University of Sunderland Vice-Chancellor Sir David Bell believes the medical school plays a vital role in the government’s upgrading program

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Medical schools were once considered the preserve of the self-proclaimed elite of the Russell Group – the 24 universities perceived to be the most prestigious in the UK.

However, since opening its medical school in 2019, the University of Sunderland is leading the way in changing both access and perception of the journey to becoming a doctor.

In 2018, a UK government plan was introduced to increase the number of places in medical schools by 25%, aiming to reach areas where it was difficult to recruit doctors.

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This led to the establishment of a publicly funded medical school in Sunderland as well as other institutions in areas with higher levels of social deprivation.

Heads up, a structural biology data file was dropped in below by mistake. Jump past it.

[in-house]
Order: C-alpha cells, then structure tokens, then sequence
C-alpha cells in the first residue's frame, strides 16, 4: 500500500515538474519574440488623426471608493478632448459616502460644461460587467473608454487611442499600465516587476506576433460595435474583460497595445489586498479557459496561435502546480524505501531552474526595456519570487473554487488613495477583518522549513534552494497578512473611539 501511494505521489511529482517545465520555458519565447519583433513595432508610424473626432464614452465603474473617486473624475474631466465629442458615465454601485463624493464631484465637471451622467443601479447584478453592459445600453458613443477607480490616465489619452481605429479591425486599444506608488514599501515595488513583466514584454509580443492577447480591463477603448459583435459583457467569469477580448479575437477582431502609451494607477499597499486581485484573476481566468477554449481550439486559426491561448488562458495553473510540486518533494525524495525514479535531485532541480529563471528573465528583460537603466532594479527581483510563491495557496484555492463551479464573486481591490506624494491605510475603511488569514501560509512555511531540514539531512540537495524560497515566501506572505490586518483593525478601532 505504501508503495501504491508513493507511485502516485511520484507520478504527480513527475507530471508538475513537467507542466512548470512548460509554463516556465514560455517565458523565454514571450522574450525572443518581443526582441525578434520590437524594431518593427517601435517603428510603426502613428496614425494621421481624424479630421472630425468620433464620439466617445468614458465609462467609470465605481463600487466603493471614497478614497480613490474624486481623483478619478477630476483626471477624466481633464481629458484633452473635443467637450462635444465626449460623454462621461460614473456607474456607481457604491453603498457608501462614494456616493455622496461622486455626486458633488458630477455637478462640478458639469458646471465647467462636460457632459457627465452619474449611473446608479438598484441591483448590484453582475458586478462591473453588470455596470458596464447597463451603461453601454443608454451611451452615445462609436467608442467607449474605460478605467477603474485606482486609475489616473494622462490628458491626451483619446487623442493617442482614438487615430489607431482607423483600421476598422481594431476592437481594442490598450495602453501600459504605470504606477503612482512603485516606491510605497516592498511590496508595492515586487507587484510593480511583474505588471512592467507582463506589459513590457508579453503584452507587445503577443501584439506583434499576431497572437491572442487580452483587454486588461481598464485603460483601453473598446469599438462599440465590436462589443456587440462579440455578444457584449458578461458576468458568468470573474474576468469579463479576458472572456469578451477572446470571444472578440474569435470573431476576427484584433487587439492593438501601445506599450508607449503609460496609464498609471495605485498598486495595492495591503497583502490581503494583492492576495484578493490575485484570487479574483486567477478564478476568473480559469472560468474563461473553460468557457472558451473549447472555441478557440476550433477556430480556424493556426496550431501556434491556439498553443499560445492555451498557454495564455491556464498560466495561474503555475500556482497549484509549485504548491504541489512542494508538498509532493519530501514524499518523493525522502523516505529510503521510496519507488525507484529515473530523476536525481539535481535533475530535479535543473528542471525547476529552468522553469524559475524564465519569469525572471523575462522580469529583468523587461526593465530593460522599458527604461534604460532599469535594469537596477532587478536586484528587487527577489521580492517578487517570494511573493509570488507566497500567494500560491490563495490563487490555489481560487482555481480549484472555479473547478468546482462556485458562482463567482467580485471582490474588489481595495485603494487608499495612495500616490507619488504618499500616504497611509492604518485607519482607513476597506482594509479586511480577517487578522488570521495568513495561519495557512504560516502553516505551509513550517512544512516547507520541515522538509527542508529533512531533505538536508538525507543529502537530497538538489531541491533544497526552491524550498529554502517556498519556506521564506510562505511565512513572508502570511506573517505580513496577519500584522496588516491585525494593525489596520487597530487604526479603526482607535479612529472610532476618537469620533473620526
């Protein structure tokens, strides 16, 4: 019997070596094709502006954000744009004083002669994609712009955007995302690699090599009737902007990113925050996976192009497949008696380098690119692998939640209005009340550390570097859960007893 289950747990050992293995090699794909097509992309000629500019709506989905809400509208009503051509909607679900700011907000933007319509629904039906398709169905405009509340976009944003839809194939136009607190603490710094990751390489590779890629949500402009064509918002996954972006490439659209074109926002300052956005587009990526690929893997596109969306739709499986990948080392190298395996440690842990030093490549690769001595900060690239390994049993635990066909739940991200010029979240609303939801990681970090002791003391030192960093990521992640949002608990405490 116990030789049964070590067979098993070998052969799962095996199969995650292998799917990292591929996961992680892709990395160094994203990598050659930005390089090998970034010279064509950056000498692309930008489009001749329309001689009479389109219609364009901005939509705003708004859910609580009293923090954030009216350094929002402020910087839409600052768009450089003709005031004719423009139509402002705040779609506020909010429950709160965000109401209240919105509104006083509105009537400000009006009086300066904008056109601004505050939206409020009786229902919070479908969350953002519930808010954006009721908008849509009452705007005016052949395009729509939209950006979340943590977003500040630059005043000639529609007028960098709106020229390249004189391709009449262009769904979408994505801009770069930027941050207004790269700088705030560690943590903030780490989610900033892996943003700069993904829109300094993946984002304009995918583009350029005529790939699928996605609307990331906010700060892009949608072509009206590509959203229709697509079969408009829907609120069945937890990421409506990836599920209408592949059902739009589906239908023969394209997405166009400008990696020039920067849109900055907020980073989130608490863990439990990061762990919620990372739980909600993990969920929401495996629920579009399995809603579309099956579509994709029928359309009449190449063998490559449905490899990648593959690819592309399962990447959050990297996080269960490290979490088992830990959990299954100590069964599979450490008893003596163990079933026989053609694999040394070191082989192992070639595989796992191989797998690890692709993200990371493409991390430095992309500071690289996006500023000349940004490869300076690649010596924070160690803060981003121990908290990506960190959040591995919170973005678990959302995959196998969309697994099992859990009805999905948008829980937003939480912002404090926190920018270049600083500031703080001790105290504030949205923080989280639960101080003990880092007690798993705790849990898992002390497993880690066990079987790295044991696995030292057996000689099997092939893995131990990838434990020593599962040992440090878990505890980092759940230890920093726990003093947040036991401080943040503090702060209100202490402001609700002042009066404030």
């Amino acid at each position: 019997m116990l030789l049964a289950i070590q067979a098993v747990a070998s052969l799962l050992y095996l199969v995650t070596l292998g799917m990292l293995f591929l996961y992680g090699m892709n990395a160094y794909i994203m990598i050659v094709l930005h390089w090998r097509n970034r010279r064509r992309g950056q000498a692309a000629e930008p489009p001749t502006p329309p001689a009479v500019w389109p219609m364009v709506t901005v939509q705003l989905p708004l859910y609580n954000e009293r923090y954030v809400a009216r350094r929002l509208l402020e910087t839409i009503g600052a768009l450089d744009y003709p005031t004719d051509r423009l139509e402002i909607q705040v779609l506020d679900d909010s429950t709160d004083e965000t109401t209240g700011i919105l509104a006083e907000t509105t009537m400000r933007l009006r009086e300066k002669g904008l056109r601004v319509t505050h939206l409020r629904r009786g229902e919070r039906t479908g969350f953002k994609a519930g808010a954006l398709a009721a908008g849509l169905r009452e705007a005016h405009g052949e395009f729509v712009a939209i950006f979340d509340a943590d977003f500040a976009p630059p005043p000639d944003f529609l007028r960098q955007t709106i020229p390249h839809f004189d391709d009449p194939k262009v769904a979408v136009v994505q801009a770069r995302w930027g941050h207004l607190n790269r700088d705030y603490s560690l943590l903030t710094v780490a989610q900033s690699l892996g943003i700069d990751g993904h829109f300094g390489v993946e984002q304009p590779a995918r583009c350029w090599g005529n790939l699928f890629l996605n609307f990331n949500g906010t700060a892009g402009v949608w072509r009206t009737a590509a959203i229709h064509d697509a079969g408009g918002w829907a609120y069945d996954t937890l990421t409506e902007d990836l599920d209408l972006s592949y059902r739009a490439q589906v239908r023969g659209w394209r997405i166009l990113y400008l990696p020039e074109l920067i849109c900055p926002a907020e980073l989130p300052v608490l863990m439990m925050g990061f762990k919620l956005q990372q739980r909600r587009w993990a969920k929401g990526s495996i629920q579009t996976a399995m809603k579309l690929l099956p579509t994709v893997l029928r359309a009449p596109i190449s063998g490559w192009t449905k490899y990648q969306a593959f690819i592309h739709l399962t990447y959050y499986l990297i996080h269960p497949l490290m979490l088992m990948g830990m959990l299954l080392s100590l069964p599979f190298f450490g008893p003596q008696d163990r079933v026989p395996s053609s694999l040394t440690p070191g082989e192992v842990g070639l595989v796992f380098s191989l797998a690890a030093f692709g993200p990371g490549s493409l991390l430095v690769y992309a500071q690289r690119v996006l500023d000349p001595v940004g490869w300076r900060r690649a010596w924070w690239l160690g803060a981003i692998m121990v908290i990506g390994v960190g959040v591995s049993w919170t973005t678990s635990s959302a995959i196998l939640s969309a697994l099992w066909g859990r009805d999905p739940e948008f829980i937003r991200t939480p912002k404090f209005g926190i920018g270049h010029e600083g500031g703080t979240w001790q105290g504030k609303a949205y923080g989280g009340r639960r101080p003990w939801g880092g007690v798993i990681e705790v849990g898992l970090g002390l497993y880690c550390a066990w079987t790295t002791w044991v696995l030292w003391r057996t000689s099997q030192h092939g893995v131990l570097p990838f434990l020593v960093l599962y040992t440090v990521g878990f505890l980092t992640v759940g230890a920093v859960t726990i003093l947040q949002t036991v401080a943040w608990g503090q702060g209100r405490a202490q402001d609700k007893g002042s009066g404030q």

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In an article in Times Higher Education, Sir David said: “It is important to note that there has been no compromise in admissions standards compared to existing medical schools. We have a powerful testimony from our students saying that they would not have studied medicine without the opportunity to do it more locally or in another type of institution.

Of Sunderland’s medical students, 48% come from the North East and North Cumbria. Perhaps most importantly, only 33% come from private schools.

University of Sunderland Vice-Chancellor Sir David Bell believes the university’s medical school has a key role to play in the government’s upgrading agenda.

Sir David added: ‘It is the lowest of any medical school in the country.’

He said: “We have 250 medical students who are training to become doctors. I know that many of these students want to stay local and contribute to the future success of the area’s health department.

Sir David also spoke of the ‘halo effect’ with the medical school playing a key role in changing the perception of the city.

He said: “It’s great for the university, but perhaps more importantly, I think it’s really powerful for the city.”

Answering the inevitable question “do more medical schools mean reduced quality”? the Vice Chancellor highlighted the rigorous standards set for any institution by the General Medical Council.

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